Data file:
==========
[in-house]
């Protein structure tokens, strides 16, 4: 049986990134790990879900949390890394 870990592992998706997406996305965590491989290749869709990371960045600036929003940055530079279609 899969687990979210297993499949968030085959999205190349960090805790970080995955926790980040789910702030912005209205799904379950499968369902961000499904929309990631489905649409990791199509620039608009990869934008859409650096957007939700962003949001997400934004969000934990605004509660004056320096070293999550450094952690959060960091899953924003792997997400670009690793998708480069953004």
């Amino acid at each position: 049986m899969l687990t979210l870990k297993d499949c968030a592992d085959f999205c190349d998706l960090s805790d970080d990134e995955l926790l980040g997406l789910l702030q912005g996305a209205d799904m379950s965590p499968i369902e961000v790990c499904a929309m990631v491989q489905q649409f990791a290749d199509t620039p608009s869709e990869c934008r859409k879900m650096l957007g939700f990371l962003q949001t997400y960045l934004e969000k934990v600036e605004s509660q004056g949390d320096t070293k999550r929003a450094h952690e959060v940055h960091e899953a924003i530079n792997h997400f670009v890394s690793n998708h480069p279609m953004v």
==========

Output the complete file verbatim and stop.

[in-house]
């Protein structure tokens, strides 16, 4: 049986990134790990879900949390890394 870990592992998706997406996305965590491989290749869709990371960045600036929003940055530079279609 899969687990979210297993499949968030085959999205190349960090805790970080995955926790980040789910702030912005209205799904379950499968369902961000499904929309990631489905649409990791199509620039608009990869934008859409650096957007939700962003949001997400934004969000934990605004509660004056320096070293999550450094952690959060960091899953924003792997997400670009690793998708480069953004």
């Amino acid at each position: 049986m899969l687990t979210l870990k297993d499949c968030a592992d085959f999205c190349d998706l960090s805790d970080d990134e995955l926790l980040g997406l789910l702030q912005g996305a209205d799904m379950s965590p499968i369902e961000v790990c499904a929309m990631v491989q489905q649409f990791a290749d199509t620039p608009s869709e990869c934008r859409k879900m650096l957007g939700f990371l962003q949001t997400y960045l934004e969000k934990v600036e605004s509660q004056g949390d320096t070293k999550r929003a450094h952690e959060v940055h960091e899953a924003i530079n792997h997400f670009v890394s690793n998708h480069p279609m953004v």